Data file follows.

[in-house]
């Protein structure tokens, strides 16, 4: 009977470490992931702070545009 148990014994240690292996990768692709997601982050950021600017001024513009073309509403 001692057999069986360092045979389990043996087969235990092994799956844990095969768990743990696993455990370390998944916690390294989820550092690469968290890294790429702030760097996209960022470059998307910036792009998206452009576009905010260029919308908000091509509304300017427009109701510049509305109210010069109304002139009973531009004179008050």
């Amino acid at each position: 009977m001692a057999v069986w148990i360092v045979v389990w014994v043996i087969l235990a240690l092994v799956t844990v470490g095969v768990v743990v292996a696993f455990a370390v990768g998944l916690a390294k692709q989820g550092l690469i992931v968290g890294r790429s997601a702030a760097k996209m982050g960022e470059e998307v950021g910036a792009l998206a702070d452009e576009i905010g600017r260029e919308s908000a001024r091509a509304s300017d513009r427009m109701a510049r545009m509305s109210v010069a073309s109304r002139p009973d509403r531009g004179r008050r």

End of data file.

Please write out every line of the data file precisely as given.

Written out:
[in-house]
């Protein structure tokens, strides 16, 4: 009977470490992931702070545009 148990014994240690292996990768692709997601982050950021600017001024513009073309509403 001692057999069986360092045979389990043996087969235990092994799956844990095969768990743990696993455990370390998944916690390294989820550092690469968290890294790429702030760097996209960022470059998307910036792009998206452009576009905010260029919308908000091509509304300017427009109701510049509305109210010069109304002139009973531009004179008050």
């Amino acid at each position: 009977m001692a057999v069986w148990i360092v045979v389990w014994v043996i087969l235990a240690l092994v799956t844990v470490g095969v768990v743990v292996a696993f455990a370390v990768g998944l916690a390294k692709q989820g550092l690469i992931v968290g890294r790429s997601a702030a760097k996209m982050g960022e470059e998307v950021g910036a792009l998206a702070d452009e576009i905010g600017r260029e919308s908000a001024r091509a509304s300017d513009r427009m109701a510049r545009m509305s109210v010069a073309s109304r002139p009973d509403r531009g004179r008050r």